As for '(If You're Wondering If I Want You To) I Want You To', it's no where near classic Weezer. The song is catchy and leaves you in a good mood like any poprock song would, but it still shows signs of mistake that was 'Trouble Maker'. Though this song isn't entirely bad for Weezer's now overtly mainstream sound, it's still not what they have come to be known for. Even though this album has slight promise, I can't say I'll be buying it.

(If You're Wondering If I Want You To) I Want You To

Album out: October 27th

Friday, August 14, 2009

The Friday Thing: Gwn Mi Wn by Gruff Rhys

Earlier this week, I was watching the Teenage Cancer Trust benefit concert special again to watch Noel Gallagher and The Coral perform. After that, I wanted to see the other acts and after about 40 minutes, Gruff Rhys came on. I recognized him from Super Furry Animals, so I watched it. I absolutely love it how he only needs himself, a loop machine, and a bunch of 'found' objects to make such a masterpiece. It's very Jamie Lidell or Joeseph Arthur. I'm a sucker for one man bands, I know, but the fact that he's able to have the head to make so many layers on the spot like that. It's a very nice song, and it's great that you don't have to understand welsh to enjoy it!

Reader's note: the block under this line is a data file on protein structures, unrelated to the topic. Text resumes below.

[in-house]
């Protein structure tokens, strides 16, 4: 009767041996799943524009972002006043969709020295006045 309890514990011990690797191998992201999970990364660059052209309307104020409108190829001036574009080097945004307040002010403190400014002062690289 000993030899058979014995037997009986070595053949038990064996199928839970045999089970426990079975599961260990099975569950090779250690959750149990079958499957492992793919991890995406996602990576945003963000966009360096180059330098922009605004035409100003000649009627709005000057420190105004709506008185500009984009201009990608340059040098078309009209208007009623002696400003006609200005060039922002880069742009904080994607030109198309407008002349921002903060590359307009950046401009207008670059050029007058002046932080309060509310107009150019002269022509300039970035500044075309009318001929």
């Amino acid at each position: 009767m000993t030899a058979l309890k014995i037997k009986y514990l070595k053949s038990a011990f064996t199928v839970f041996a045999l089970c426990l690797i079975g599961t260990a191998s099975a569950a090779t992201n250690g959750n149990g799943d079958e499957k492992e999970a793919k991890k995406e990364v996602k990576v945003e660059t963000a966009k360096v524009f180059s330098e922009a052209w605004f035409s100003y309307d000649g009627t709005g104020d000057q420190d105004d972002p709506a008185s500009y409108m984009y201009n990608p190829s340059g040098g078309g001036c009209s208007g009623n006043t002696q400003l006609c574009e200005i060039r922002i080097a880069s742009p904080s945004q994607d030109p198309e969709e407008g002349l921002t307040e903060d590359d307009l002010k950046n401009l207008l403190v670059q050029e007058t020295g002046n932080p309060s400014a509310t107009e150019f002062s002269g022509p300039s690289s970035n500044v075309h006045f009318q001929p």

Gwn Mi Wn

Thursday, August 13, 2009


Skeletal Lamping-
of Montreal
Status-Out as of 2008
9th Studio Album
Rating-2 Feathers

Only a year after their highly regarded ‘Hissing Fauna, Are You the Destroyer?’, of Montreal, an indie pop band originating from Georgia, released their follow-up ‘Skeletal Lamping’. With a funkier tone and lyrics bringing up a myriad of ‘fantasies, ruminations, and observations’, ‘Skeletal Lamping’ is quite a trip.